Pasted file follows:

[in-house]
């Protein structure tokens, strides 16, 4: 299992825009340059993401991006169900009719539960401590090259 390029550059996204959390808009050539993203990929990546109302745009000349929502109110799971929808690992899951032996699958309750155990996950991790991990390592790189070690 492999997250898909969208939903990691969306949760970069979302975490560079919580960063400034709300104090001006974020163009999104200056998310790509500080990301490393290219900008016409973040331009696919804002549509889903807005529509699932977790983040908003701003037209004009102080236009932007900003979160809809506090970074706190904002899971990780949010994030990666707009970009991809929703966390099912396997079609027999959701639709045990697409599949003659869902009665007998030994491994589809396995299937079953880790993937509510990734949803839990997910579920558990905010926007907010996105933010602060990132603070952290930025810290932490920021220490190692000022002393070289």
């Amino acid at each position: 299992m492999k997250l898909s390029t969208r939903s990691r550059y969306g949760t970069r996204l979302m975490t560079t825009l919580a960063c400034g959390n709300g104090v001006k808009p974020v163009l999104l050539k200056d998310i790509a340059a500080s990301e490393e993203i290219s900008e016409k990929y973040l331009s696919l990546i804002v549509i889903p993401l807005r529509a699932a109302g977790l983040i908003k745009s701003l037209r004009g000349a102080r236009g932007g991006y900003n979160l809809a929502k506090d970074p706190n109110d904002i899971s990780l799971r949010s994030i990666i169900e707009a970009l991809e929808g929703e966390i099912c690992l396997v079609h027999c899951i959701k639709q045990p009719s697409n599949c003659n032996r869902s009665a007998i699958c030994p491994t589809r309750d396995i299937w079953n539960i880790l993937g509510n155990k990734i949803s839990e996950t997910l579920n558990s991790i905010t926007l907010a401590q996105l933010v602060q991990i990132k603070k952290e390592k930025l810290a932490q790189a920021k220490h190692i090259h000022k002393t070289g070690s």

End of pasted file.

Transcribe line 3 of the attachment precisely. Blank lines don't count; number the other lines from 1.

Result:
């Amino acid at each position: 299992m492999k997250l898909s390029t969208r939903s990691r550059y969306g949760t970069r996204l979302m975490t560079t825009l919580a960063c400034g959390n709300g104090v001006k808009p974020v163009l999104l050539k200056d998310i790509a340059a500080s990301e490393e993203i290219s900008e016409k990929y973040l331009s696919l990546i804002v549509i889903p993401l807005r529509a699932a109302g977790l983040i908003k745009s701003l037209r004009g000349a102080r236009g932007g991006y900003n979160l809809a929502k506090d970074p706190n109110d904002i899971s990780l799971r949010s994030i990666i169900e707009a970009l991809e929808g929703e966390i099912c690992l396997v079609h027999c899951i959701k639709q045990p009719s697409n599949c003659n032996r869902s009665a007998i699958c030994p491994t589809r309750d396995i299937w079953n539960i880790l993937g509510n155990k990734i949803s839990e996950t997910l579920n558990s991790i905010t926007l907010a401590q996105l933010v602060q991990i990132k603070k952290e390592k930025l810290a932490q790189a920021k220490h190692i090259h000022k002393t070289g070690s």